What is brand positioning? Successfully achieving the best brand position is not a goal in itself. Proper branding is the true aim, which encompasses brand positioning as a part of the whole. It all impacts the consumer and their likelihood of giving you their money.
Brand positioning is the place within a customer’s mind where your brand resides compared to competitors. For example, if you and another company sell the same product, but the customer thinks of you first, you have reached top brand positioning.
That is the simplest explanation, but it means so much more. This article will explore more about what brand positioning is and how to use it to reach your goals.
What does brand positioning mean?
We will start with a simple definition of the concept:
Brand positioning is the relative position of your brand in a customer’s mind compared to other companies that offer similar or alternative products or services to yours.
Someone thinks of the problem, and your product comes to mind as the solution. For example, they think, “I need shoes,” and the first brand that pops into their head is “Nike.”
The complex part comes not just from achieving that position but how it leads to a conversion. Just because you think “shoes = Nike” doesn’t mean you will buy those Nikes. Maybe you will go with ADIDAS, or Vans, or New Balance. These are all high positioned brands as well, and so they become viable options for the consumer.
Based on that widened explanation, let’s also broaden the description: Proper brand position establishes your placement in the consumer’s mind and their likelihood of following that hierarchy. You want to be at the forefront of their mind, whether in the first position or the third and have them still choose your product.
We will get more into the why and how of conversion through brand position in the next section.
However, all of this falls under the general idea of branding and its importance. Your placement in a customer’s mind is fluid. It will ebb and flow with whatever is triggering them to think about you. For instance, “fast food” might immediately make them think of McDonald’s. But “burgers” could bring Wimpy to the forefront of their brain.
This is often due to a combination of factors, including preference. The point is to establish a brand image before doing anything else. Further strategy, as we are about to discuss, will do the rest.
What is a brand positioning strategy?
Brand positioning strategy is your blueprint for setting your place in the customer’s thoughts. It determines what you want customers to think of your product and how you plan to achieve that goal.
Your name comes up within the first few seconds of considering a product is the first step in establishing a long term relationship. You want to make a sale, but you also want to nail retention.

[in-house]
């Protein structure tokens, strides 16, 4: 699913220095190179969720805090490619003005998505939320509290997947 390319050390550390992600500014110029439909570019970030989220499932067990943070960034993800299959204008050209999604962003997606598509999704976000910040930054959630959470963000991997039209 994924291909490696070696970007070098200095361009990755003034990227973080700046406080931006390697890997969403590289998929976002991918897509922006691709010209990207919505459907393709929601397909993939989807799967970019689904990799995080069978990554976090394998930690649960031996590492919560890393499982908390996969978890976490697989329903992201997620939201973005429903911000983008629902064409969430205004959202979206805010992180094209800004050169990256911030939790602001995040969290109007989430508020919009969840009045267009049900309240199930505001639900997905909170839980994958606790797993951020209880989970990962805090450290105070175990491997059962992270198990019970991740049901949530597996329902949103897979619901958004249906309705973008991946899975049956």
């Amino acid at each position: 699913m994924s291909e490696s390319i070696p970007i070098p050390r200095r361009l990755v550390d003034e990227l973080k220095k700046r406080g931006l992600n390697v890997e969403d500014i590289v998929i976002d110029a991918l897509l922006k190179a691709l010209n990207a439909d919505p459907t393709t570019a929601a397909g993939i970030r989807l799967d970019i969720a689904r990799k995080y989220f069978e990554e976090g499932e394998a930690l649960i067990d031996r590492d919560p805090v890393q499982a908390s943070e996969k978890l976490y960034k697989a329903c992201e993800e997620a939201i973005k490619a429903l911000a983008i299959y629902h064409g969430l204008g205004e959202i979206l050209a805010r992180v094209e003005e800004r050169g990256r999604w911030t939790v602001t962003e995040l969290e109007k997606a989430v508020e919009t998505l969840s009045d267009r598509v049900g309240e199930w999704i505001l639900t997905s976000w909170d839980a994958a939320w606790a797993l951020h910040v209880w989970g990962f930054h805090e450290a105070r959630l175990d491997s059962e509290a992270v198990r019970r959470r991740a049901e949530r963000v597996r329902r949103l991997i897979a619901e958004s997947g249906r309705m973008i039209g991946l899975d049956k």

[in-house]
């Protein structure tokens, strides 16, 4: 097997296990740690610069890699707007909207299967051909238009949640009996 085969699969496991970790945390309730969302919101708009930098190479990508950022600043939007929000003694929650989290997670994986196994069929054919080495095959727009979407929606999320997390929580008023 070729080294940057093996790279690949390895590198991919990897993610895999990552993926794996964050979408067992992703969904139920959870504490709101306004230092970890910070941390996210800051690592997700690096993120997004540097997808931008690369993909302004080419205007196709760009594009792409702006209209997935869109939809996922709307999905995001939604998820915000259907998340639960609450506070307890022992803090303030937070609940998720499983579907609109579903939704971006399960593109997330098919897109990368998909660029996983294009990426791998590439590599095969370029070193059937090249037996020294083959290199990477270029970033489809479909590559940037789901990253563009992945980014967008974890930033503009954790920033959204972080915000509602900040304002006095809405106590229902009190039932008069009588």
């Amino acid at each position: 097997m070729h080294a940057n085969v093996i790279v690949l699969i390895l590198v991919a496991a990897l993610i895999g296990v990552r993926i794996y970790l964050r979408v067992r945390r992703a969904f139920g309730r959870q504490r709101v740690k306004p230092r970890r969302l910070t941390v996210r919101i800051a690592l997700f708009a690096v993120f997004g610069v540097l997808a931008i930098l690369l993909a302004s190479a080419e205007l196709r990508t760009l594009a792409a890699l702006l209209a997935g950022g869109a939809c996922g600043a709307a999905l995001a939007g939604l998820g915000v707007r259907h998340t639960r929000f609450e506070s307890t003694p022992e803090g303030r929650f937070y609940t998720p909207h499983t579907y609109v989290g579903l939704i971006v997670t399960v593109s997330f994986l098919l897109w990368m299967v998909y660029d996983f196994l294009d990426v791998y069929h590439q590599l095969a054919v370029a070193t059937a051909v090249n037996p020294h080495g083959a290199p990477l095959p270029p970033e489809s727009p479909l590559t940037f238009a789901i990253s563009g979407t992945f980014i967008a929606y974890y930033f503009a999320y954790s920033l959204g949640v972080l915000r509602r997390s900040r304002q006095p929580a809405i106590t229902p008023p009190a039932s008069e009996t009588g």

Establishing this strategy can be difficult. It starts by understanding not only who your target audience is but who your competition genuinely are. Let’s use the McDonald’s example above.
The customer thinks “fast food” and mentally goes to the golden arches. But chances are, in a moment when they are hungry, they aren’t actually thinking of something as abstract as general fast food. Instead, they will be more likely to picture something based on what sounds good at the moment.
We will break it down and say they want a burger and chips.
We have a more direct line to competition. The hungry patron doesn’t specifically want fast food, which could encompass a number of other names that could wander into their line of thoughts. What they want is a burger and chips. Anywhere that sells those two foods is now a competitor.
But now they have brought in a new mitigating factor: preference. This is where we narrow down our audience.
This theoretical person:
Say what you like about McDonald’s, but they aren’t known for much of the above. So are they a competitor? A bit, but other eateries in the same area that match more of the above preferences will be bigger ones. Even if they don’t sell burgers and chips, these restaurants are good choices for your audience as they appeal in similar ways.
Knowing that these are the essential factors in choosing where to eat is crucial information. It changes how you are going to strategise your positioning and your branding altogether.
Why is brand positioning important?
You may be wondering why brand positioning is important if it is a consequence of branding itself rather than its own goal.
Brand positioning is a critical element of your overall plan because it helps with retention and engagement. When your brand is the first to pop up in a consumer’s mind, they are more likely to come to you regularly for that product.
According to Bynder, two of the biggest reasons companies are investing in new tech are brand awareness and development. It is no wonder. A study by G2 found that 72% of customers make purchases almost entirely on brand name alone.
Simply put, you are what you show you are. If you present an identity, your customer base will make decisions based on that image. Their experience will dictate their lasting impression (the same study by G2 found that 48% of consumers say this happens from the first purchase). That lasting impression will be the deciding factor on where in the brand hierarchy yours falls.
A lot is riding on how people perceive you right out of the gate. Once you have made an impression, it dictates whether they think of you the next time. It takes 5 – 7 interactions before you stick in a customer’s mind. You need them to enjoy the first experience, engage with you in different ways (social media, ads, etc.), and return.
One great example of guiding your branding strategy for targeted positioning is Tesla. They aren’t competing with other brands in the world of automated or even eco-friendly cars. Instead, they have worked their image and audience around the broader idea of luxury vehicles.
This makes their job harder. Many other manufacturers provide high-end cars already synonymous with luxury (think Mercedes or Ferrari).